The Beehive State is buzzing with more residents. At least 25,000 people more called Utah their home as of 2020. This is even though 1 of every 6 Utahns moved and that its fertility rate is declining.
Americans pack their bags to live in Utah for many reasons. For one, the employment rate is exceptional. In 2019, it ranked first in job growth, according to the Bureau of Labor Statistics. It even beat that of the national average, which was 3.6%.
Utah is blessed with gorgeous and vast outdoor spaces that attract those who want to embrace a more active lifestyle or enjoy amazing views from their homes. Further, while Utah isn’t the cheapest place to be, it’s also not the most expensive. In 2017, it placed twenty-eighth in terms of cost of living.
No one will fault you, therefore, if you choose to live in Utah. However, before you finally settle down, consider these essential tips to make your home safe, comfortable, and livable:
1. Make Sure the Foundation Is Strong
If you’re building a home than buying one in a developed community, work with a framing contractor. Although properties need a strong foundation, it’s never been as important as in the Beehive State.
Utah is earthquake-prone even if it is not within the boundaries of tectonic plates. Data suggests that it has already experienced over 15 earthquakes with a magnitude of over 5.5 since 1847. Around the state are not fewer than 200 active faults. Some can generate an earthquake up to 7.5.
Utah’s soil characteristics can also vastly vary because of the state’s size. In some areas, it can be sandy, which means the area could experience general shear failure. It happens when the underlying soil ruptures.
2. Check the Roof for Ice Dams
Summers in Utah are humid but golden, but in the winter, the state transforms into all-white. Not only is the temperature frigid, but the heavens dump a huge amount of snow. For a better perspective, Salt Lake City receives at least 53 inches of snowfall each year. The national average is only 27.
Winter is an excellent time to grab a cup of coffee, slow down, and build that Snowman. However, but come springtime, homeowners need to check the roof ASAP. Heavy snow can be a precursor for ice dams.
Ice dams can look pretty, but they can also promote corrosion and increase the risk of water seeping through the walls of the house. If they are heavy, they can damage the roof, particularly the edges, and the gutter quickly.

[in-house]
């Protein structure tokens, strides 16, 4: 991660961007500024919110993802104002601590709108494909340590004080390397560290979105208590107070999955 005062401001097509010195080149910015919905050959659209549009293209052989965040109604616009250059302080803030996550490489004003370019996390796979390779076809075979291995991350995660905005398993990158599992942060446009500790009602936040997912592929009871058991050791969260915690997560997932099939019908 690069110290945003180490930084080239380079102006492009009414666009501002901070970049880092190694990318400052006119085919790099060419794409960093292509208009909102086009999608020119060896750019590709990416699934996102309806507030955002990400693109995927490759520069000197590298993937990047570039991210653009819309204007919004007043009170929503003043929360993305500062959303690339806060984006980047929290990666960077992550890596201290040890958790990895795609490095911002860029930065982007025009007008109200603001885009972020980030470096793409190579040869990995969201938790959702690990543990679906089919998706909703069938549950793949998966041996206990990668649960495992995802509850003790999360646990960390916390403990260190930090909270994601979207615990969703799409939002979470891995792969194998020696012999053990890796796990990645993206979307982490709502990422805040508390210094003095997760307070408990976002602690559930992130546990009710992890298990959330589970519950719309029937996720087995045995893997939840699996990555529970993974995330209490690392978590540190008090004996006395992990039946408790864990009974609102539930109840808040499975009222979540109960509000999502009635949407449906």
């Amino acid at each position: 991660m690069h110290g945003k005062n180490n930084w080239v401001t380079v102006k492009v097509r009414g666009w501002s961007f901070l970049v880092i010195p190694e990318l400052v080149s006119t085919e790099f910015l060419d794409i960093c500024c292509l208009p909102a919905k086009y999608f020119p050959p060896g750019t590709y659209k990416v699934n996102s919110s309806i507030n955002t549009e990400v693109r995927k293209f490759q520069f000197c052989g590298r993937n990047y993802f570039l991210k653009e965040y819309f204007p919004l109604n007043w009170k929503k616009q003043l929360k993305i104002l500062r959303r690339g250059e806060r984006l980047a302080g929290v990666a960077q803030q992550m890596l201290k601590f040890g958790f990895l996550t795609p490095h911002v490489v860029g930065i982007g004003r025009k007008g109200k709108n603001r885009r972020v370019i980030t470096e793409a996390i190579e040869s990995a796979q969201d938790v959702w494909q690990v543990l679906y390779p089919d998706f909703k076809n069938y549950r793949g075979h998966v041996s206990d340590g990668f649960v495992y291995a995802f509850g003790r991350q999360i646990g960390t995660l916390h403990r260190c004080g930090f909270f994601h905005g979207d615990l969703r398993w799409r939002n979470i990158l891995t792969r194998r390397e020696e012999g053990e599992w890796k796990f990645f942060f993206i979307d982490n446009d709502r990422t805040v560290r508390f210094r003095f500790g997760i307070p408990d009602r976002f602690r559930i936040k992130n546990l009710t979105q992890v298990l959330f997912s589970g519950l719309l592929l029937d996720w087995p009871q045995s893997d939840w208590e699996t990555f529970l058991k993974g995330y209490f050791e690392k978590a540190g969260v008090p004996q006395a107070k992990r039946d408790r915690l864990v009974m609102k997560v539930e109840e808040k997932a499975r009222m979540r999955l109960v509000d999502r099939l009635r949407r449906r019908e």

3. Seal the Windows and Doors
If you can make only one improvement for your Utah home, you may want to pay attention to your window and door seals. Make sure there’s no gap. Not only does this make your property more energy-efficient, but it may also help reduce indoor air pollution.
The state currently deals with one of the worst air pollution cases in the country. Its capital, unfortunately, placed fifth among the worst metros for air quality around the globe.
Inversions are common in Utah, especially during winter. It occurs when colder air settles near the ground, while hot air warms the upper atmosphere. This situation traps the pollutants in between, preventing them from rising.
4. Take Care of the Basement and Attic
Utah has some of the biggest houses in the United States. According to Bob Vila and realtor.com, the average square footage in the state is over 2,300. Homebuyers shouldn’t be surprised if they come across four-bedroom properties frequently.
Because of its sheer size, many homes have basements and attics. These add more functional space as you can transform them into man caves and bedrooms or storage.
But they can also be problematic when not properly built and maintained. For example, bases are notorious for high moisture levels that make them feel damp and smell musty. The moisture can also be harmful to the walls and the foundations.
Poorly ventilated attics, meanwhile, can trap heat. It can worsen the effects of ice dams and possibly increase cooling costs.
5. Remodel a House with a Millennial in Mind
If you want to remodel your Utah home today to sell it soon, you may want to think like a millennial. The Y generation now accounts for over 20% of the state’s population. The Beehive State is also a popular choice among states to relocate in.
Based on the different surveys, most people from this generation wants a home that has the following features:
- Energy efficiency
- Flexible home layouts
- Usable yards
- Smart technology
Currently, home prices in Utah are high. These ideas will help you squeeze the best value for money.